Mother to bury children murdered by father

A mother in England will today bury her two young daughters who were smothered to death by their father who also killed himself.

Sisters Ellie, three, and Isobelle Cass, 14 months, were murdered by their father David Cass in the caravan where he lived in the grounds of a garage in Southampton, Hants.

Cass, a car tester, then hanged himself in Paynes Road Car Sales garage in Shirley after making a phone call to family telling them what he had done and that he loved them.

The 33-year-old also left a chilling message for the toddlers’ mum Kerry Hughes saying the girls had “gone to sleep forever”.

The funeral will take place at midday today at the catholic Holy Cross church in Eastleigh.

Following the service a burial will take place at Ramalley Cemetery in Hursley Road, Chandler’s Ford.

Miss Hughes has said that she will bury the two girls in their pyjamas and a torch will be placed beside Ellie and a dummy and blanket next to Isobelle.

She has asked for mourners to wear bright clothes and the coffins will be dawned in her daughters’ favourite colours and borne on a white horse-drawn carriage.

Ellie’s will be red with yellow lining with flowers spelling Princess on top and Isobelle’s will be pink with purple lining with the word Angel on top.

Their favourite song, 'Rock This Party' by Bob Sinclair, will be played in the church.

On Wednesday, Miss Hughes attended the funeral of Mr Cass at Christ Church in Freemantle, Southampton, where she cried uncontrollably and brought a simple bouquet of flowers to be placed at his graveside.

Police found the children’s bodies as well as that of Mr Cass at Paynes Road MoT, Paynes Road, following a 999 call shortly before 7pm on Sunday, September 21.

Cass had been caring for the youngsters for the first time after an acrimonious split with Miss Hughes about four months before.

Post-mortem examinations revealed they had died from suffocation.

Following the death of her daughters, Miss Hughes paid tribute to her “little princesses”.

The 20-year-old, of Elderberry Close, Fair Oak, said: “Everybody who knew my babies knows just how beautiful they are and that they are and always will be princesses in everybody’s eyes, especially mine.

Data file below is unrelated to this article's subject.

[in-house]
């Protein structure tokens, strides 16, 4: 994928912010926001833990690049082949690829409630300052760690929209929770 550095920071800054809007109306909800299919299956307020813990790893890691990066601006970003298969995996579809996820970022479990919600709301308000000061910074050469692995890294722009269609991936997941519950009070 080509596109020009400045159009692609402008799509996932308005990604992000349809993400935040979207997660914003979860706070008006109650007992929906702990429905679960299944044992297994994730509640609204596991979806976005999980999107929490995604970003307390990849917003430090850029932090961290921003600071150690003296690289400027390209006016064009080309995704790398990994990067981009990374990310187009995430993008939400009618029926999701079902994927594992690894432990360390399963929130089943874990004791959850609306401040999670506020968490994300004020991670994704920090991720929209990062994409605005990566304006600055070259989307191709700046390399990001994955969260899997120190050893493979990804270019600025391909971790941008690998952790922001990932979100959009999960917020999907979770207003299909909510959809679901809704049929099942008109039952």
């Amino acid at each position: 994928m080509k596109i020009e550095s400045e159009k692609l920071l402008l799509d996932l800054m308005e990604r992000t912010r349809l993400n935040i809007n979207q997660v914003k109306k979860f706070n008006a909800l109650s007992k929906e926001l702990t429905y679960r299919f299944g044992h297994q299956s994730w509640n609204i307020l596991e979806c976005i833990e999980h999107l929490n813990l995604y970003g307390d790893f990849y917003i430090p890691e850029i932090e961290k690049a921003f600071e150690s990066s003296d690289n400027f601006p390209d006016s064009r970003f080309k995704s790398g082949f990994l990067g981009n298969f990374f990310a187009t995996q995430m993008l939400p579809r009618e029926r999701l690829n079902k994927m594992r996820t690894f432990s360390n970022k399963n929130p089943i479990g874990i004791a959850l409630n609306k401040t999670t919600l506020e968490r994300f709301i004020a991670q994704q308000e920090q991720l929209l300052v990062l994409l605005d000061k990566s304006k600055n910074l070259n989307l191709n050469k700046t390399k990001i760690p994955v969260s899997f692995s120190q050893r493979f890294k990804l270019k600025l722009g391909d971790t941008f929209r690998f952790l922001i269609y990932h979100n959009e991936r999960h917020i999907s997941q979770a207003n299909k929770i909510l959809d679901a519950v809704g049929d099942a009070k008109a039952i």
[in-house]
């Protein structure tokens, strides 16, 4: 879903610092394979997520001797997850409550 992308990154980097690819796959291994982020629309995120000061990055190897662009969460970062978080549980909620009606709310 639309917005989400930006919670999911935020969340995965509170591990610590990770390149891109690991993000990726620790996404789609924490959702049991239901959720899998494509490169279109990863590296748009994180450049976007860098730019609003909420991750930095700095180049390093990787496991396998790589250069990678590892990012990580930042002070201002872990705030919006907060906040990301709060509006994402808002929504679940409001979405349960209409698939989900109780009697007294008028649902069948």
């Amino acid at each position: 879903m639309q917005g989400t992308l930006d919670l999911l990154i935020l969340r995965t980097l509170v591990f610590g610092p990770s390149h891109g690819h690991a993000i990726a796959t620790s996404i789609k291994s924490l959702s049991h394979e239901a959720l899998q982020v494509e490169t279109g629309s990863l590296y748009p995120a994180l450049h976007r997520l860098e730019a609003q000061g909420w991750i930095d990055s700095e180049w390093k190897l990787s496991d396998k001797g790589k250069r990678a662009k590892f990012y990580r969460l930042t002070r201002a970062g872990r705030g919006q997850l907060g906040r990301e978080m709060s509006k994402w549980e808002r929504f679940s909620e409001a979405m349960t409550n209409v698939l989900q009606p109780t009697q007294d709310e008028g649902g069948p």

“I would also like to tell every mother that no matter what is going on or how busy your days are, to tell your babies how much you love them and what they mean to you with a hug and a kiss too, every day.”

Miss Hughes said that since the tragedy she had moved out of her home and was living with her mother Lynne, 38, and grandmother Shirley, 63.

Speaking of Mr Cass, Miss Hughes told the Daily Mirror that he had been a “loving father” and she could not understand his actions.

She said: “The only way I can explain what he did is that he couldn’t be apart from the girls.

“I still can’t reconcile the way he was such a loving dad with what he did.

“If I could see him again I would kill him myself. I can never forgive him. Ellie and Bel will never learn new words, go to school, or have another Christmas or birthday.”


More in this Section

Thousands march across London protesting against George Floyd deathThousands march across London protesting against George Floyd death

SpaceX: Astronauts Doug Hurley and Bob Behnken set foot on the space stationSpaceX: Astronauts Doug Hurley and Bob Behnken set foot on the space station

Daily 200,000 coronavirus testing capacity target in UK hit a day early, says HancockDaily 200,000 coronavirus testing capacity target in UK hit a day early, says Hancock

Notre Dame forecourt opens to public a year after blaze damaged cathedralNotre Dame forecourt opens to public a year after blaze damaged cathedral


Lifestyle

Even in the drug-filled, debauched annals of the rock and roll memoir, Mark Lanegan's Sing Backwards And Weep stands out.Mark Lanegan: Drugs, Liam Gallagher and me

Donal Dineen was the man who first brought David Gray and many other emerging artists to our ears. He’s had a lower profile in recent years, but has returned with a new podcast, writes Eoghan O’SullivanDonal Dineen: Pushing the buttons on a new podcast

Is there are science to back up some of the folklore we have grown up with?Appliance of Science: If a cow sits down does that mean it will rain?

This time last year Whiddy Island in West Cork was bustling with people who had caught the ferry for the short trip from Bantry to ramble the island’s boreens as part of the Bantry Walking Festival. Not so this year.Islands of Ireland: Whiddy in the same boat

More From The Irish Examiner